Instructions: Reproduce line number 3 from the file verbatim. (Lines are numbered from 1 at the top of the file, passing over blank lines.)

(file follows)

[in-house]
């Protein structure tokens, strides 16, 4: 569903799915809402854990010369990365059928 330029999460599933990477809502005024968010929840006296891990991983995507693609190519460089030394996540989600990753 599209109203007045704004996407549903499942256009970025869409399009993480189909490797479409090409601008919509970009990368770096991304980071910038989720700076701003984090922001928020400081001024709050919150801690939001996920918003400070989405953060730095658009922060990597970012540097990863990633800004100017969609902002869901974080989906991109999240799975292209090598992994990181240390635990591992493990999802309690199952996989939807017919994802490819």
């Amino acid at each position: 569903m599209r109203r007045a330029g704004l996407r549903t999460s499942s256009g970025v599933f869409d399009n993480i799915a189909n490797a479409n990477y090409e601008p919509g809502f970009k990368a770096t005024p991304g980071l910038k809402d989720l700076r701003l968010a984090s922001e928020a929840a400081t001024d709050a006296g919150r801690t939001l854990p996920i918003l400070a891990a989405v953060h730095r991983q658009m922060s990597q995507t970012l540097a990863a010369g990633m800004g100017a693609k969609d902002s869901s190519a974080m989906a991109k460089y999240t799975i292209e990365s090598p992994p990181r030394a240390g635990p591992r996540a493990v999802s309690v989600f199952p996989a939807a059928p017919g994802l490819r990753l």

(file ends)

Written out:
């Amino acid at each position: 569903m599209r109203r007045a330029g704004l996407r549903t999460s499942s256009g970025v599933f869409d399009n993480i799915a189909n490797a479409n990477y090409e601008p919509g809502f970009k990368a770096t005024p991304g980071l910038k809402d989720l700076r701003l968010a984090s922001e928020a929840a400081t001024d709050a006296g919150r801690t939001l854990p996920i918003l400070a891990a989405v953060h730095r991983q658009m922060s990597q995507t970012l540097a990863a010369g990633m800004g100017a693609k969609d902002s869901s190519a974080m989906a991109k460089y999240t799975i292209e990365s090598p992994p990181r030394a240390g635990p591992r996540a493990v999802s309690v989600f199952p996989a939807a059928p017919g994802l490819r990753l």